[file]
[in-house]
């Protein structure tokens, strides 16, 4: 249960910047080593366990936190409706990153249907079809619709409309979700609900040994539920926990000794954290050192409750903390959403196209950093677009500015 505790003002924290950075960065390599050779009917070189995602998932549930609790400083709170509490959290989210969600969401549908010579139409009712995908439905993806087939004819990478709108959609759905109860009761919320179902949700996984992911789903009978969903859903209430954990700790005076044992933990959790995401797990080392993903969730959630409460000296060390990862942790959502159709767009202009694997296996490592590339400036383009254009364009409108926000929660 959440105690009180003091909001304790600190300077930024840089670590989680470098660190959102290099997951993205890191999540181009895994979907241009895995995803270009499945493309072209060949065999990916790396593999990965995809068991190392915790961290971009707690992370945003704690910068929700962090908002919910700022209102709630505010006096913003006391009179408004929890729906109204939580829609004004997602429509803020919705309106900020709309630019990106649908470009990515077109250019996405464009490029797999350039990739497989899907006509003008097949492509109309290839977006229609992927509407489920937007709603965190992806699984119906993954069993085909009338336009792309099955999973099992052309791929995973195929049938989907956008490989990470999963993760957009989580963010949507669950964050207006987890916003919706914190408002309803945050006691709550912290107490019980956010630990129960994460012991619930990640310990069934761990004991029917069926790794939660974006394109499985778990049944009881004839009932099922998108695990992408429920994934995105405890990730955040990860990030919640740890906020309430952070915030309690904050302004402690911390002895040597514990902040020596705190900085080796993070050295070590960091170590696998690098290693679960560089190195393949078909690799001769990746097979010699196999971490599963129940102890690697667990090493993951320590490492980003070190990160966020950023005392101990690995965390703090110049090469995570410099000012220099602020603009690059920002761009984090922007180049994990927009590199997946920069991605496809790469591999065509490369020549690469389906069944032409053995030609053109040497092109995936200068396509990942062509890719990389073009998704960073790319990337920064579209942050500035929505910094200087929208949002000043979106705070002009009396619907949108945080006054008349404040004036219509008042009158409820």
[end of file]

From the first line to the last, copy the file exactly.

[in-house]
């Protein structure tokens, strides 16, 4: 249960910047080593366990936190409706990153249907079809619709409309979700609900040994539920926990000794954290050192409750903390959403196209950093677009500015 505790003002924290950075960065390599050779009917070189995602998932549930609790400083709170509490959290989210969600969401549908010579139409009712995908439905993806087939004819990478709108959609759905109860009761919320179902949700996984992911789903009978969903859903209430954990700790005076044992933990959790995401797990080392993903969730959630409460000296060390990862942790959502159709767009202009694997296996490592590339400036383009254009364009409108926000929660 959440105690009180003091909001304790600190300077930024840089670590989680470098660190959102290099997951993205890191999540181009895994979907241009895995995803270009499945493309072209060949065999990916790396593999990965995809068991190392915790961290971009707690992370945003704690910068929700962090908002919910700022209102709630505010006096913003006391009179408004929890729906109204939580829609004004997602429509803020919705309106900020709309630019990106649908470009990515077109250019996405464009490029797999350039990739497989899907006509003008097949492509109309290839977006229609992927509407489920937007709603965190992806699984119906993954069993085909009338336009792309099955999973099992052309791929995973195929049938989907956008490989990470999963993760957009989580963010949507669950964050207006987890916003919706914190408002309803945050006691709550912290107490019980956010630990129960994460012991619930990640310990069934761990004991029917069926790794939660974006394109499985778990049944009881004839009932099922998108695990992408429920994934995105405890990730955040990860990030919640740890906020309430952070915030309690904050302004402690911390002895040597514990902040020596705190900085080796993070050295070590960091170590696998690098290693679960560089190195393949078909690799001769990746097979010699196999971490599963129940102890690697667990090493993951320590490492980003070190990160966020950023005392101990690995965390703090110049090469995570410099000012220099602020603009690059920002761009984090922007180049994990927009590199997946920069991605496809790469591999065509490369020549690469389906069944032409053995030609053109040497092109995936200068396509990942062509890719990389073009998704960073790319990337920064579209942050500035929505910094200087929208949002000043979106705070002009009396619907949108945080006054008349404040004036219509008042009158409820």